4th Edition

Scientific Examination of Documents Methods and Techniques, Fourth Edition

    266 Pages
    by CRC Press

    266 Pages 30 B/W Illustrations
    by CRC Press

    Revised and expanded to reflect the most recent innovations in the field, The Scientific Examination of Documents, Fourth Edition is a handy, accessible volume detailing current best-practices for forensic document examination.

    Since the first edition published in 1989, there have been drastic changes in the field of forensic document examination—both from the use of the analytic techniques available to the professional examiner—and the changes to technology in office and printing equipment and inks. The purpose of analyzing any material used in the production of a questioned document, such as an ink or a piece of paper, is to compare it with another material elsewhere in the questioned document itself—or on another document—to determine whether or not they share a common origin. There may also be a need to provide information for the investigator about the possible origins of the document.

    This latest edition reflects the myriad changes and advances that have occurred in the last 10 to 15 years. Topics covered include: current thinking on handwriting interpretation; accidental and deliberate modification of handwriting; the proper collection of samples; a discussion of shredded documents; professional accreditation standards, qualifications, and training; and modern digital imaging and analysis of documents and handwriting utilizing software and imaging, including reconstruction of an image from erasures, obliteration and other document altering methods. A new section addresses cognitive bias and Chapter 8 is completely updated to cover the advances in print and photocopied documents, based on current technology, and analytical developments in the comparison of such documents.

    Key features:

    • Discusses issues regarding handwritten, photocopied, and printed documents—including inkjet versus digital printing

    • Presents the advances and capabilities modern office fax, photocopy, and printing technologies—and implications for document examination

    • Details and reinforces the importance of ensuring proper scientific methods during an examination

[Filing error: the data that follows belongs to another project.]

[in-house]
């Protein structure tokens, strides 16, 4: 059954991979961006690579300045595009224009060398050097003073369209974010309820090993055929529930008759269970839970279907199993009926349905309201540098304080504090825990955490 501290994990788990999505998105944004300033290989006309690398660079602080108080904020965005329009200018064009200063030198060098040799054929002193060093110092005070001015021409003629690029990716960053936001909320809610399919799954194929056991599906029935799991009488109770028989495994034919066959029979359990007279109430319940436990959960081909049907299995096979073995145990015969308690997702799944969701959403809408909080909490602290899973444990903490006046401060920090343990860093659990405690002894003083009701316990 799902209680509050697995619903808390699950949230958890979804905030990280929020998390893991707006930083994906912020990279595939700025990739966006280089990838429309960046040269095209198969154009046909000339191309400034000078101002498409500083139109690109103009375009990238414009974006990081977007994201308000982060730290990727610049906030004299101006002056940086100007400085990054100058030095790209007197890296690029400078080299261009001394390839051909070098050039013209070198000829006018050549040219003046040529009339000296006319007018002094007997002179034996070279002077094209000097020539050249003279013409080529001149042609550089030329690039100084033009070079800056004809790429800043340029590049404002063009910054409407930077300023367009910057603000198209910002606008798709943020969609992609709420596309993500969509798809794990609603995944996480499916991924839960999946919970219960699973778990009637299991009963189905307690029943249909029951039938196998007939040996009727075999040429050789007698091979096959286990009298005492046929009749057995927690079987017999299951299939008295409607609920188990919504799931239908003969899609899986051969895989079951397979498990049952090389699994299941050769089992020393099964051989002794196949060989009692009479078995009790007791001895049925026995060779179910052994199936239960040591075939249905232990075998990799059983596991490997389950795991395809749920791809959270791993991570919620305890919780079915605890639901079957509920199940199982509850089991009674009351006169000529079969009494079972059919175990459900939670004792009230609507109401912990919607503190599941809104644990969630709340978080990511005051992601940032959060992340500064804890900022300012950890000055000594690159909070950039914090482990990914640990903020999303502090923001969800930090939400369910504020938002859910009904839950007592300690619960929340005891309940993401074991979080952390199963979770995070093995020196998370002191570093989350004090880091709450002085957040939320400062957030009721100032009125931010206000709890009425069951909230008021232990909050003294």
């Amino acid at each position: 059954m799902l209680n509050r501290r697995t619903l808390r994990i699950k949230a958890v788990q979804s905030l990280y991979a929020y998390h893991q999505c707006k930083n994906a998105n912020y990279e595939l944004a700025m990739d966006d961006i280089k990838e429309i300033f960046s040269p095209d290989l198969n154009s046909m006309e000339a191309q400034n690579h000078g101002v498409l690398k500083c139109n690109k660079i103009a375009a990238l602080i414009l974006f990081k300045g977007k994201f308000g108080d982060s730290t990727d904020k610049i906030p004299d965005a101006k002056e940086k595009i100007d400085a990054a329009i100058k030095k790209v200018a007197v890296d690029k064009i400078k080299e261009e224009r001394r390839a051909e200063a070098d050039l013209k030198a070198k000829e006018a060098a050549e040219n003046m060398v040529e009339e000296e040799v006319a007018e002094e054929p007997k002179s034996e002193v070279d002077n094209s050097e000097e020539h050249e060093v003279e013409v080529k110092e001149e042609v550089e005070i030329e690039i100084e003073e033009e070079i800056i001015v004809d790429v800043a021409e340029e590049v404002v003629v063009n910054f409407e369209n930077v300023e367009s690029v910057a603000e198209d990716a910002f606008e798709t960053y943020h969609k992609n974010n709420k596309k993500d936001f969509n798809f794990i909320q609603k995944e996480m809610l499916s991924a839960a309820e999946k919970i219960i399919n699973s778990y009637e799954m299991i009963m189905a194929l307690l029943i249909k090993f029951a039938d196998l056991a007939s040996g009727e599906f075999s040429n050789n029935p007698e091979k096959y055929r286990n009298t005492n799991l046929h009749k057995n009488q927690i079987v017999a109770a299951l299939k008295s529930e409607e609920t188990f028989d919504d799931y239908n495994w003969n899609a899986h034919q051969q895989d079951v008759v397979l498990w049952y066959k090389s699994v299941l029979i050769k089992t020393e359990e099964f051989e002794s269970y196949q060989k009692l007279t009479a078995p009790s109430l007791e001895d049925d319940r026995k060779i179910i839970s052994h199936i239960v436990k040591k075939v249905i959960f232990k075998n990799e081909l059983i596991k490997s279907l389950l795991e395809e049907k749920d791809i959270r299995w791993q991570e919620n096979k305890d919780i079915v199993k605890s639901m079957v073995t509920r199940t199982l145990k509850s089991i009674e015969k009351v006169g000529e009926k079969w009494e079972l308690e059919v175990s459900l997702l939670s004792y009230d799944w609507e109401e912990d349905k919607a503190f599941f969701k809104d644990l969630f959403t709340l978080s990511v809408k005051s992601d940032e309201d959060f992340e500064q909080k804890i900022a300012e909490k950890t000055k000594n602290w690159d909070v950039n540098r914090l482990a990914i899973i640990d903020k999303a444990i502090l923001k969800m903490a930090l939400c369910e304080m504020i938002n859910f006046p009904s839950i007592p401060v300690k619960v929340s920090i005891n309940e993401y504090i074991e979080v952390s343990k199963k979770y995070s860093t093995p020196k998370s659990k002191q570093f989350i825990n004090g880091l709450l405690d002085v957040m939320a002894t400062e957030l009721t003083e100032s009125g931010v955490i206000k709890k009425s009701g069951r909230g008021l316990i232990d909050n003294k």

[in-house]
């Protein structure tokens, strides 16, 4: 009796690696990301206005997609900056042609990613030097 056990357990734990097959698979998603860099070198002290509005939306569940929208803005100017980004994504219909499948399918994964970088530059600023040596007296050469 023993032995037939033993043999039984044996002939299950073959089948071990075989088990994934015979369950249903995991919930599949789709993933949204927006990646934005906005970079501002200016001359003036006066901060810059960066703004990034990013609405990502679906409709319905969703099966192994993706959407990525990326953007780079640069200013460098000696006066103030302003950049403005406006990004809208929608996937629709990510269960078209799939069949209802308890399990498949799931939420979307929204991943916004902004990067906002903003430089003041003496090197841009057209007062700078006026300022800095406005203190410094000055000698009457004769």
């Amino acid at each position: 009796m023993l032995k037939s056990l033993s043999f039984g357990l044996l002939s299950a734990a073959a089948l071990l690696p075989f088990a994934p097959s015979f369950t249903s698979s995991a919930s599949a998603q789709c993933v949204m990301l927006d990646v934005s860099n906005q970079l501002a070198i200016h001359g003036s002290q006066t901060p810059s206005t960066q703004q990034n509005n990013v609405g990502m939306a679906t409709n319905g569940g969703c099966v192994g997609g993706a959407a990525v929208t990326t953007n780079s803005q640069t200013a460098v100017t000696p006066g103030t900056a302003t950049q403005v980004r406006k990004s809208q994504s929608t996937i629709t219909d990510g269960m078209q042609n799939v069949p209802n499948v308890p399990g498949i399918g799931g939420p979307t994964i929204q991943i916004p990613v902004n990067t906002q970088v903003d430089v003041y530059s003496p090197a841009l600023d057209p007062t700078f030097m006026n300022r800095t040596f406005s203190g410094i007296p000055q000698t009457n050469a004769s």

• Addresses current Raman spectroscopy, UV-VIS, mass spectroscopy, and SEM analysis techniques

    • Highlights the importance, and implications, of biological and fingerprint evidence from documents that can be collected, examined, and utilized in a case

    The Scientific Examination of Documents, Fourth Edition serves as an invaluable resource to established professionals, those just entering the field, and legal and investigative professionals outside the discipline who have a professional interest dealing with questioned documents in the course of their work.


    Stephen Day has a BSc. and PhD from the University of Bristol. He began his career as a Document Examiner at the Metropolitan Police Forensic Science Laboratory in 1981, transferring to the UK Home Office Forensic Science Service in 1993 to become head of their Questioned Documents team. He has examined thousands of documents and appeared in Court on numerous occasions as an expert witness. He acted as the Lead Scientist for the discipline within the Forensic Science Service between the years of 1999 and 2006, during which time he chaired the European Questioned Documents Working Group for the European Network of Forensic Science Institutes from 2002 to 2004. In 2011 Steve joined the University of East Anglia to become course director for the Forensic and Investigative Chemistry MChem. degree program. This has meant broadening his knowledge in all aspects of forensic science. He still lectures at UEA as a senior lecturer in Forensic Chemistry.

    David Ellen was in the field of Forensic Science for 43 years. For 29 of these years he specialised in the forensic examination of questioned documents, mostly in the Metropolitan Police Forensic Science Laboratory, London, England, and also in the Forensic Science Centre in Adelaide, South Australia, then in private practice in London. He was secretary of the Questioned Document Section of the meeting of the International Association of Forensic Sciences in Adelaide in 1990 and has trained and inspired a generation of new Document Examiners. He is now retired.

    Christopher Davies started work in the Metropolitan Police Forensic Science Laboratory in 1981 where he was trained in questioned document examination. He continued to work in London when the Metropolitan Police Laboratory became part of the Forensic Science Service in 1996. He became one of the senior document examiners responsible for dealing with serious crime, including counter-terrorism, cases. In 2010 he left the London Laboratory when the Questioned Documents Section there was closed and continues to work as an independent consultant. He is also the ISO/IEC 17025 technical assessor for questioned documents for the United Kingdom Accreditation Service.